same unyielding tyrant has strangled at its birth the great
and marvellous conception of the Harbor Hoard for a
Terminal Railway, because it fears the breaking of ils
monopoly; he is also going to prove that the wharves
owned by the time-serving tarantula or bctupus���tarantula
probably sounds best���are of such flimsy construction
that they will fall down if he blows his own trumpet loud
enough. Then he will demonstrate to everybody's satisfaction in thc columns of the NEWS-ADVERTISER, the
great and wonderful discovery, believed to have been made
by the chairman of the harbor board, that the intriguing,
grafting, corrupt organisation known as the Canadian
Pacific Railway, does not own a foot of the waterfront as
it has no title to it. Vou know, really, when you come to
think of it, quite soberly, it is really wonderful that the
Canadian Pacific Railway has been able to set its foot
on the neck of thc people for so long. It has spent several millions on its terminals in Vancouver and yet does
not own a foot of the waterfront, according to Mr. Stevens, It is marvellous. It does not own thc land it has
been leasing to the men it has robbed for so long. Oh,
dear! oh, dear! oh, dear! The shiftiness of these railway
corporations. Just think of it. They have no common
sense nor the slightest ability to engage a lawyer to look
after their titles.
Our dear and beloved member, Mr. Stevens, has found
them out. It has taken all these years to do it, but he has
done it at last. Now they must pay or come through.
Unless they give up the land to Mr. Stevens and thc
NEWS-ADVERTISER, they will get a very severe slap
on the wrist. No! The Harbor Commissioners will not
demean themselves by taking the matter to the courts.
Why not���well, everyone knows the courts of Canada
are absolutely controlled by the C.P.R., so it would be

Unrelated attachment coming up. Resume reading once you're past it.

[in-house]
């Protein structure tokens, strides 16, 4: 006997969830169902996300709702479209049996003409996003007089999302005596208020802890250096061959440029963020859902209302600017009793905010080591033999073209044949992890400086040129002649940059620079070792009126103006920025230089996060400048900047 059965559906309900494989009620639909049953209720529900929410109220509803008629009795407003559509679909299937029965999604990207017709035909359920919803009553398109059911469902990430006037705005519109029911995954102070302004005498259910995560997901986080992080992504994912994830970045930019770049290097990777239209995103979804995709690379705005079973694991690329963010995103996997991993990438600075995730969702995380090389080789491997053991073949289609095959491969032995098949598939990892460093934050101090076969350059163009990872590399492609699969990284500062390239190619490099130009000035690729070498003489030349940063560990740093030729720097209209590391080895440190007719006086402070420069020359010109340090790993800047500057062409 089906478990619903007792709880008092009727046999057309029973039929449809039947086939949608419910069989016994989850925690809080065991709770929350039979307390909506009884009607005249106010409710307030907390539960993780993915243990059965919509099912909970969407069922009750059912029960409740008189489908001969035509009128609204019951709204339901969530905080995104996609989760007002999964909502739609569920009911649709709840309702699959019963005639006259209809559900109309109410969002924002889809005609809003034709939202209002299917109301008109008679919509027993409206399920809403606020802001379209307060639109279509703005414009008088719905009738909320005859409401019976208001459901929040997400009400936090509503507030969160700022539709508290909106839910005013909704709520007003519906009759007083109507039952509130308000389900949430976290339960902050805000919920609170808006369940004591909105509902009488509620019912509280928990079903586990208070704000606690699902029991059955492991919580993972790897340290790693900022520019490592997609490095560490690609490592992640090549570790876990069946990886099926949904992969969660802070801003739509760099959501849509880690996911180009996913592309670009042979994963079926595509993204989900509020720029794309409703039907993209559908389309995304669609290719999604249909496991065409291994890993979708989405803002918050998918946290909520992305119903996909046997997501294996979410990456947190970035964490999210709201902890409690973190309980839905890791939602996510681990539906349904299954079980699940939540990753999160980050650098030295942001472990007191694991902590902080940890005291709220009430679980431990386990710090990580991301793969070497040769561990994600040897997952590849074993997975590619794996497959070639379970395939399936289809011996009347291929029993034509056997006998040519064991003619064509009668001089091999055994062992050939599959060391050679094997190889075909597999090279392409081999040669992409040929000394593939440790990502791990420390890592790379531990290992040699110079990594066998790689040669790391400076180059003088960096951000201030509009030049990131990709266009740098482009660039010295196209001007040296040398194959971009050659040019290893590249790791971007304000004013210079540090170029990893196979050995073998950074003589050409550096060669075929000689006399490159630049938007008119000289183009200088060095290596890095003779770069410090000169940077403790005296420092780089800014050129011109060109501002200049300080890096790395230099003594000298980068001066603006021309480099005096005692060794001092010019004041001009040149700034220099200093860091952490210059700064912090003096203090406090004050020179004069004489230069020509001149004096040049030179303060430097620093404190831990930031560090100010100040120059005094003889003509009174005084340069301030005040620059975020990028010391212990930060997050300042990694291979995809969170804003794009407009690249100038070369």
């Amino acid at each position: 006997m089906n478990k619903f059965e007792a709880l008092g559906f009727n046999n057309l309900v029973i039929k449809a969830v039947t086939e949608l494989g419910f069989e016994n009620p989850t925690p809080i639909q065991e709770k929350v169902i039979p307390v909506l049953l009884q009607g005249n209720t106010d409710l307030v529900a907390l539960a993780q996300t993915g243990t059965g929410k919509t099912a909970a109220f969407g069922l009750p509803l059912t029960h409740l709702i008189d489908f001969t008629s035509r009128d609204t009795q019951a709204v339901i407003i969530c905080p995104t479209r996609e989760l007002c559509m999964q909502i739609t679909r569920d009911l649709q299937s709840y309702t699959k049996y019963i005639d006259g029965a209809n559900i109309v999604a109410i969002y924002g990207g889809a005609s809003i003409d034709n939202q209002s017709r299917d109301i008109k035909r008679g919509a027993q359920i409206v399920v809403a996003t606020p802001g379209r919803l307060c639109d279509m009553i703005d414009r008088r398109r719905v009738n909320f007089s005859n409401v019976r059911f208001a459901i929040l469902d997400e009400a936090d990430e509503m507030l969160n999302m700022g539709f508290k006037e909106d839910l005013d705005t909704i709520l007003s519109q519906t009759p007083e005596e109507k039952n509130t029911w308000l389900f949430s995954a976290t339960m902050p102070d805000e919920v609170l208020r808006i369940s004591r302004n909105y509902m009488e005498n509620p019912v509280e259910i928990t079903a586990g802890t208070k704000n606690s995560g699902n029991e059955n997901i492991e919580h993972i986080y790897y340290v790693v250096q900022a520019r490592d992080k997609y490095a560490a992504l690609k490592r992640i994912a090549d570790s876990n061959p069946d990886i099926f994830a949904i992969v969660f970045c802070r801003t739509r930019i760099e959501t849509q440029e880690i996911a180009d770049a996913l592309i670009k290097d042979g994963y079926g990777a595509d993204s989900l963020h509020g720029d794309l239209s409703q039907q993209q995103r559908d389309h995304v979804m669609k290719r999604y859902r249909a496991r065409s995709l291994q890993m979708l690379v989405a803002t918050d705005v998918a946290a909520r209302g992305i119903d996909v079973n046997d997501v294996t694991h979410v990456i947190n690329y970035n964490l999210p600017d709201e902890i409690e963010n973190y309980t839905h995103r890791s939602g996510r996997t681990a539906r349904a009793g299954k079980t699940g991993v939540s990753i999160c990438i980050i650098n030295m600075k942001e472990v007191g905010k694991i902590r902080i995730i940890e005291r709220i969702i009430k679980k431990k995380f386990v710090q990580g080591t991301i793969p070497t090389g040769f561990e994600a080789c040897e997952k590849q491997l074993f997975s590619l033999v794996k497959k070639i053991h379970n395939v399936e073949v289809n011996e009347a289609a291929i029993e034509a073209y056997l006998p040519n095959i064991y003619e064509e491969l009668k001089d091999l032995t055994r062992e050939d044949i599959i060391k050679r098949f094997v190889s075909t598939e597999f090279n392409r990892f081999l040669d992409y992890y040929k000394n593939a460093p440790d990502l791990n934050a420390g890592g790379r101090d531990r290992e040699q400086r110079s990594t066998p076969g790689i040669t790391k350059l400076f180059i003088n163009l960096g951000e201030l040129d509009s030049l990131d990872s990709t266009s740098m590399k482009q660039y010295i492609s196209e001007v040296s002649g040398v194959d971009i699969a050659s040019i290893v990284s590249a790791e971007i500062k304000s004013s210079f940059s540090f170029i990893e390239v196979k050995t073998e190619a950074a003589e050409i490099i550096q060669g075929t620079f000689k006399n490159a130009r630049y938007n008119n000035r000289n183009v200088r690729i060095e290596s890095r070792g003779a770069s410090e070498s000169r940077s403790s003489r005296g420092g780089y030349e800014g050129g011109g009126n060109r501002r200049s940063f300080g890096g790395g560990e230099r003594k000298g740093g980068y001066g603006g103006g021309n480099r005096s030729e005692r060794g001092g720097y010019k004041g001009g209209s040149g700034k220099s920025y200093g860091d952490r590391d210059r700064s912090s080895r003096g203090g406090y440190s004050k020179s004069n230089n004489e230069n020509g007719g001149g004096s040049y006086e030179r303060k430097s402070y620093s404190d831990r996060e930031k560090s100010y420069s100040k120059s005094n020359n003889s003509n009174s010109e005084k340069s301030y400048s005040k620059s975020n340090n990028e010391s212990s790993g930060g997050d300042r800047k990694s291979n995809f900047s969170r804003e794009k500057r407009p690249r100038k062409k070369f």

useless.    The Harbor Commissioners  can  appeal to the
Cor. Homer and Hastings Streets
Thenc ill.- not^boyn nt -'leup-
froK'," but H.unlj- Glangow
BirlH enjoying a little extra
cxcrclKC during their noon
lunch hour In one of the I��Ik-
Kefft in.Iiislrl. s In thc Clyde
HhlpbulldlnR- dlxtrict. The
other picture Nho.vt, one of
the fflrls nmiilituliitliiK- u
huge wrench In the making;
of a Hhip boiler for a dreadnought.
(Daily .Mirror War Service)
Dominion Government to bring suit to dispossess the
C.P.R. of its illegal holdings. What would be the use of
that? Does not the C.P.R'. own the government of Canada? In fact, throughout the length and breadth of
this fair land there is only one thing the C. P. R.
does not control and that is Mr. Stevens No
one controls him, not even Bob Rogers or The Pacific
Dredging Co. When Air. Stevens is at Ottawa the wires
are hot wilh the things he is going to do. When he is in
have columns about what he has done���in prose. Dues
the revenue from stamps at file Post Office increase���Mr,
Stevens has induced the government at Ottawa lo put
more girls on to sell them. Docs the Dominion Grain
Commissioner resign���Mr. Stevens lias forced the resignation   because   there   were   no   ships   at   Vancouver   for
wheat.   Does wheal refuse to flow through Vancouver���
Mr. Stevens blames tin- monopoly of the C.P.R., which
wants the long haul east. Does water refuse lo run uphill���the government at Ottawa owing to the energetic
representations of Mr. II. II. Stevens, M.P.. will imt in
hydraulic pumps. Mr. Stevens is a genius, a man ol affairs, a statesman, an energetic, painstaking, hardworking
capable, experienced administrator, whose career is mon-
opolising the attention of the C.P.R,
And tliis man of genius, tins unrestrained, magnificent
force which is being poured with dynamic energy again-t
the damnable monopoly of tbe C.P.R. is not properly recognised, lias int lu- done everything for Vancouver,
and the C.P.R. nothing? I.s hi- not a business man of worldwide experience:- Can the C.P.R. with ils nose Stuck between iwo Bteel rails, sec beyond the narrow, con 'ned,
the circumscribed area of its own line.-,: Think of I.,,,
Shaughnessy, of Mr. Bury, .,' Mr. Cram Hall. What are
they? What possible confidence can be placed i.n the
judgment of such men alongside the judgment of Mr.